John Stott: A Uniter and a Divider
Chapman's observations about Stott's global turn make the most sense. His frequent overseas travels revealed God at work in powerful, exciting ways. All Souls thrived, but national revival did not appear to be imminent. Students no longer responded so enthusiastically to his evangelistic messages. The prophet found little honor in his native land. His hopes for comprehensive reform in the Church of England ran aground in the 1960s and 1970s, according to Chapman, who devotes considerable space to church politics and controversy. Chapman says Stott wasn't yet prepared in 1966 to follow the famed Welsh preacher Martyn Lloyd-Jones into the "cultural wilderness" and forsake his hopes for the Church of England.
But Stott couldn't keep the evangelical coalition together. Apparent uneasiness with Stott's leadership was among the reasons J. I. Packer left Britain in 1979 for Regent College in Vancouver. Stott's influence reached its climax as drafter of the landmark 1974 Lausanne Covenant, which affirmed sociopolitical involvement as a Christian duty. Graham deferred to Stott but never agreed, Chapman writes. Graham eventually shifted his focus toward supporting evangelists.
Power and Control
Chapman raises an important question about the difficulty of evangelical leadership: What could Stott have done differently? What incentives could he offer, what threats could he make to impose his views on divided evangelicals? Chapman writes, "Others might refer to him as the bishop, or archbishop, or cardinal, or patriarch or even the pope of the evangelicals, but he had none of the tangible means of power and control associated with any of those offices."
Graham could lead through the power of his preaching and the depth of his supporters' pockets. But Stott had a powerful tool, as well: his pen. Chapman could have devoted much more attention to his books, which continue to circulate widely today. Stott's classic book The Cross of Christ does not even merit mention from Chapman. Nor does Stott's seminal preaching text, Between Two Worlds: The Challenge of Preaching Today.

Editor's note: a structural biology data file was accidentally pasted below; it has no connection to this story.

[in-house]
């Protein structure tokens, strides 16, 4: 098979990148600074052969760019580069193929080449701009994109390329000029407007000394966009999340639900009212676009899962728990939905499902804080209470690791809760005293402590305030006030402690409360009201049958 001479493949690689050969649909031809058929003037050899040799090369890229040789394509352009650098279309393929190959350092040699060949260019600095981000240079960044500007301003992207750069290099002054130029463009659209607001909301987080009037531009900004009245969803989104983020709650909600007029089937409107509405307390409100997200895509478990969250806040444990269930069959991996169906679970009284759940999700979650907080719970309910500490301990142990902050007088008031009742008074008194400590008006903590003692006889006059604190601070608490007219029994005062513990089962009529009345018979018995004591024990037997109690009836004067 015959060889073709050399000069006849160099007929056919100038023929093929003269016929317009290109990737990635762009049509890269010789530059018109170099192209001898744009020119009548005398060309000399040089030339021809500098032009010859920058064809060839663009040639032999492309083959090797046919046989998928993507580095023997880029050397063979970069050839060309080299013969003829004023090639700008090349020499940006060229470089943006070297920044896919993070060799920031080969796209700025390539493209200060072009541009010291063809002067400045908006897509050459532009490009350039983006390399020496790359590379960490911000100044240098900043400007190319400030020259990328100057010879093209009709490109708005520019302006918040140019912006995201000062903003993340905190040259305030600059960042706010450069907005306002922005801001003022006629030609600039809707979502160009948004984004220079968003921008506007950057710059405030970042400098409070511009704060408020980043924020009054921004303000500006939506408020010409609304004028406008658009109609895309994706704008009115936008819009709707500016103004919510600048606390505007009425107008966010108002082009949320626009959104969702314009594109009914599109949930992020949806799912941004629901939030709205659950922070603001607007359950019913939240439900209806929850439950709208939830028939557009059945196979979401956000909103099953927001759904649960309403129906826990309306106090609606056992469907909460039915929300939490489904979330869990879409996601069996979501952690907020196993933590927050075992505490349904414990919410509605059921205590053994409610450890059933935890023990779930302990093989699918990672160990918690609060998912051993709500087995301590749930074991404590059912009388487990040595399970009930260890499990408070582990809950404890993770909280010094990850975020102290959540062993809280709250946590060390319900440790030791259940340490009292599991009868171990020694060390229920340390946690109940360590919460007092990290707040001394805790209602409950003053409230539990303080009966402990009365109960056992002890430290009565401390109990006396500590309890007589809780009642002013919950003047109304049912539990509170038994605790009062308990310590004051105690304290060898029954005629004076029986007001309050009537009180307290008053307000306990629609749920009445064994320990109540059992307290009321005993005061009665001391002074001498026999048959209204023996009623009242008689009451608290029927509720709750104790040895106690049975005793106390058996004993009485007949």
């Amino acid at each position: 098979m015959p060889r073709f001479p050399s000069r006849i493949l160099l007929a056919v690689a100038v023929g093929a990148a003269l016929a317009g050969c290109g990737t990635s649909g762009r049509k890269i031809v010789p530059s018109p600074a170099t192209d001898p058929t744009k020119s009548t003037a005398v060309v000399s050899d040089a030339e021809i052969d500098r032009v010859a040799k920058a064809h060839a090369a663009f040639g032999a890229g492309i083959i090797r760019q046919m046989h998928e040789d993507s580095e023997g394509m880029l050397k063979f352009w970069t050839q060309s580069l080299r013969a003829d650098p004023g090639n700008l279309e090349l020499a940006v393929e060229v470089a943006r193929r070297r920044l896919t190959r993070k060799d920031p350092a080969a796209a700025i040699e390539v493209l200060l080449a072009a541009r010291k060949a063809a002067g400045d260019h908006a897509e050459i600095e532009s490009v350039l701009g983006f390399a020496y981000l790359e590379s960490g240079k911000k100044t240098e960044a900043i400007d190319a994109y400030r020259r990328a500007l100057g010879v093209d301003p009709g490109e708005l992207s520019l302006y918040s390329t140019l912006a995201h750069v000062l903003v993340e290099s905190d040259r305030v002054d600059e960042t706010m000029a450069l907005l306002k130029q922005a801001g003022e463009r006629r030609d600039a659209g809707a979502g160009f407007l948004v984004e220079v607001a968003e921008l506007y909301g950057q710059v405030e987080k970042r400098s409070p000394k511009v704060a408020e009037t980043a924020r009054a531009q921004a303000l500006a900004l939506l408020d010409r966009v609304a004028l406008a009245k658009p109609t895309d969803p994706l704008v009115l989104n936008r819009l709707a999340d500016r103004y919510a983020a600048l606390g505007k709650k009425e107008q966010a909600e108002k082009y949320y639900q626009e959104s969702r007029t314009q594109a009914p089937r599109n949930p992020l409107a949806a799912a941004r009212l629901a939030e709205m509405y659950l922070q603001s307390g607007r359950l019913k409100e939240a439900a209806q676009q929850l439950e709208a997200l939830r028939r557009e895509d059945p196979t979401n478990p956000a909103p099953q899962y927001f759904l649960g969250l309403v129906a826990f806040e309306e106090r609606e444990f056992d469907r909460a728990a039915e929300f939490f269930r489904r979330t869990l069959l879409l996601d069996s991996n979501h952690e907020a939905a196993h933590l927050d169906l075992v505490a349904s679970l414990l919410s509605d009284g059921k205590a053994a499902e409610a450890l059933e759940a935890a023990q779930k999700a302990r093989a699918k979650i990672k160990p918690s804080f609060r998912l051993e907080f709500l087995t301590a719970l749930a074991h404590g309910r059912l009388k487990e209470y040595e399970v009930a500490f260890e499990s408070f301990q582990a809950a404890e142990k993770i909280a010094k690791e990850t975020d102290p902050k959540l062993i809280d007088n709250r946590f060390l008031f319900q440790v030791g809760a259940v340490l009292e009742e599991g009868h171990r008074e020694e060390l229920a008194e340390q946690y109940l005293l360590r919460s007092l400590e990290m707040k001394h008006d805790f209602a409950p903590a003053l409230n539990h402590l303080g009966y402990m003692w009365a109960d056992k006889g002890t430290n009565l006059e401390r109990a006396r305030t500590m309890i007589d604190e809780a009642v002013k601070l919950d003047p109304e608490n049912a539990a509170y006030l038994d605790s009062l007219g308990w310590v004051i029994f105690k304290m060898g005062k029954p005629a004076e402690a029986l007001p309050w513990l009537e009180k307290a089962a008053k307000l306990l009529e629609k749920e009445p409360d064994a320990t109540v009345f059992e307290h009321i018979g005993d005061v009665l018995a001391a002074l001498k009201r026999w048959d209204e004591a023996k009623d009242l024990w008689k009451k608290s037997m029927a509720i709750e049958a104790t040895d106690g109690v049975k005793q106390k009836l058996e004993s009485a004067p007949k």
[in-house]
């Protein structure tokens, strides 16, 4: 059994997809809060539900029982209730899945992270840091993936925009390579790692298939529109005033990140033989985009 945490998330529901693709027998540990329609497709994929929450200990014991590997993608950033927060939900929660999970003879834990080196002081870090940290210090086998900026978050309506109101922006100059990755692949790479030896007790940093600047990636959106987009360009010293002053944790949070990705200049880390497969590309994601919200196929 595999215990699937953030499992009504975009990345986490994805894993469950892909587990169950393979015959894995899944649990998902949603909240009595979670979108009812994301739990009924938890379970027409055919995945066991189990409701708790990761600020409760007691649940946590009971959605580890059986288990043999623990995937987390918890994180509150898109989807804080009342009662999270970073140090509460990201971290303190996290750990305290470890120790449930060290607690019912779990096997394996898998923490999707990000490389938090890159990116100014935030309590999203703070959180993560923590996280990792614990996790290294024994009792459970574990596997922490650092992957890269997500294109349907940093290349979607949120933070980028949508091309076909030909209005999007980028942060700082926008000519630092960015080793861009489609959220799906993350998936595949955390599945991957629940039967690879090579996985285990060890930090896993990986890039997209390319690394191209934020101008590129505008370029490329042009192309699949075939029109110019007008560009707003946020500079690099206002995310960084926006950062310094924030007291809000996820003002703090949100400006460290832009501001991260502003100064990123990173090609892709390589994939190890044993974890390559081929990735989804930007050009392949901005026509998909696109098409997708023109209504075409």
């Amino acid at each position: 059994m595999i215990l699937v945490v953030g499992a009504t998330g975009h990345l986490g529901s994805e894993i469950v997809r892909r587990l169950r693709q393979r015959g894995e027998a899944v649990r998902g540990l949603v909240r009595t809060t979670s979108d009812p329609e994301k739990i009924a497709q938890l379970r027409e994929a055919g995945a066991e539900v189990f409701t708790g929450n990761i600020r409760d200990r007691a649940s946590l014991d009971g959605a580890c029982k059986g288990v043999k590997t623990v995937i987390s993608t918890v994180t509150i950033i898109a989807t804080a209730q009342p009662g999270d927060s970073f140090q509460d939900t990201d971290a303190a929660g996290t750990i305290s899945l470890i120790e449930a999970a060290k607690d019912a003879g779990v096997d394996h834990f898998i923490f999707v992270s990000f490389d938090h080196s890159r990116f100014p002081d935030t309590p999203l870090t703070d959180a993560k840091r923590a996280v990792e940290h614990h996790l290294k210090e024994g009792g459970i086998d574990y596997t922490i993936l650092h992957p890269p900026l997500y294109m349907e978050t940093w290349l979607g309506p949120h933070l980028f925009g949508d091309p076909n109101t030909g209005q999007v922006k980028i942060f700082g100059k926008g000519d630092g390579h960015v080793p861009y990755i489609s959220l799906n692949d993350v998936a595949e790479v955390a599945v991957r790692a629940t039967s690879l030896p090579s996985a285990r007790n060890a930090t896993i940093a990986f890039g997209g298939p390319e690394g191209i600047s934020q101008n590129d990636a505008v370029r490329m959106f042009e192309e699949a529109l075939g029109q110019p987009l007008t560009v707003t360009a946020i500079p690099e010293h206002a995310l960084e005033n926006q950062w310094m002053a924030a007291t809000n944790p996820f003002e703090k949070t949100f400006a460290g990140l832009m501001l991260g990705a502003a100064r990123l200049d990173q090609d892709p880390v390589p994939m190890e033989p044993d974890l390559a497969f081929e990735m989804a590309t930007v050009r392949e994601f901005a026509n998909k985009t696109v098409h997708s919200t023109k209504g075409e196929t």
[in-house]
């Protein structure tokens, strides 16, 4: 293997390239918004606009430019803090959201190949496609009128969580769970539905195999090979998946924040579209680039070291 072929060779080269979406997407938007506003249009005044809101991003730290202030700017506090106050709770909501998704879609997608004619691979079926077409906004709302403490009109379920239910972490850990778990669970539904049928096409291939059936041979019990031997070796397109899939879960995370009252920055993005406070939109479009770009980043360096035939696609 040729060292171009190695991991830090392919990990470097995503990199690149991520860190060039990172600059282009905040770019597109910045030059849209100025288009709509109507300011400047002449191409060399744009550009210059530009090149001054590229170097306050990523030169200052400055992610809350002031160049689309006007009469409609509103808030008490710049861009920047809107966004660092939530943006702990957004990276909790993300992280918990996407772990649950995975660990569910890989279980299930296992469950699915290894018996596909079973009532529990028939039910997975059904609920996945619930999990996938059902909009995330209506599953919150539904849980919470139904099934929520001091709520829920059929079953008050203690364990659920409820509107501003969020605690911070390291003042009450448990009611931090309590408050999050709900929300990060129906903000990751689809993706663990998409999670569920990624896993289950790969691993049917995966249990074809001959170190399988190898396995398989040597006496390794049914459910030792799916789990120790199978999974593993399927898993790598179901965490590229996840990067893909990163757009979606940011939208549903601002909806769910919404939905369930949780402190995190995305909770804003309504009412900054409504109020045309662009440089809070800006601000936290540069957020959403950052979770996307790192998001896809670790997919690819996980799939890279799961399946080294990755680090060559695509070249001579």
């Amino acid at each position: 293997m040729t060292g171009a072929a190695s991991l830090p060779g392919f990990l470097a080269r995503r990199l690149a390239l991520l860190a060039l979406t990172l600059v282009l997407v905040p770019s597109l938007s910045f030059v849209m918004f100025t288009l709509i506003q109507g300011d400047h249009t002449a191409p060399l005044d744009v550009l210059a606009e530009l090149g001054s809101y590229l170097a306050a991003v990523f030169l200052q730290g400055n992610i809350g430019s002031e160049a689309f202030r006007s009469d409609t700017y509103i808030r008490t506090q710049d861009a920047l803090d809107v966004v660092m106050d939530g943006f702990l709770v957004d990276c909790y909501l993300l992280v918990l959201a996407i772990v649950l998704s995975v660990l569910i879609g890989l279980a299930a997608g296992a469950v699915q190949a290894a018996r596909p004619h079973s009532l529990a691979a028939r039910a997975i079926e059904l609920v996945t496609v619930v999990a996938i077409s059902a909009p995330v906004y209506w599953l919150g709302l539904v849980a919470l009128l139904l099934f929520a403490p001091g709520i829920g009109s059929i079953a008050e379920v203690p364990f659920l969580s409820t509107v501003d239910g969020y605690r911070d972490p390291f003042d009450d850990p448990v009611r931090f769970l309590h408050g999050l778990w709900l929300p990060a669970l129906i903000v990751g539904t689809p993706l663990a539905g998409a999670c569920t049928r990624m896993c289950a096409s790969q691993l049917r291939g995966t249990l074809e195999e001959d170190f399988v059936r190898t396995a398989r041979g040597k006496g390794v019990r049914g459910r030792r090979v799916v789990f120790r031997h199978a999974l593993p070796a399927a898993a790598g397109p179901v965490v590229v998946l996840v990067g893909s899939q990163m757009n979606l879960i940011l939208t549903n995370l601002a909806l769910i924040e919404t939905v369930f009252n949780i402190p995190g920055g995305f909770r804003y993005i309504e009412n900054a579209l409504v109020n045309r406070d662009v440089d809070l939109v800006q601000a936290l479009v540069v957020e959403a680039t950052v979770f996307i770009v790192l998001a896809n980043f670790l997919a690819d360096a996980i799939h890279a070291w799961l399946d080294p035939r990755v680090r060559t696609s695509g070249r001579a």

Even so, Chapman's biography helps us remember Stott as immensely gifted, dedicated, and ambitious for God's glory. We learn more from this critical evaluation of his unexpected triumphs and excruciating failures than from merely laudatory obituaries.
Collin Hansen is the editorial director for the Gospel Coalition and co-author of A God-Sized Vision: Revival Stories that Stretch and Stir (Zondervan).
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Christianity Today has a special section with articles on John Stott's life and ministry, including:
John Stott on Singleness | "Uncle John" explains why he stayed single for 90 years. (August 17, 2011)
John Stott Has Died | An architect of 20th-century evangelicalism shaped the faith of a generation. (July 27, 2011)
John Stott: The Man Who Wouldn't Be Bishop | Discernment and discipline have enabled him to touch lives worldwide. (March 16, 2011)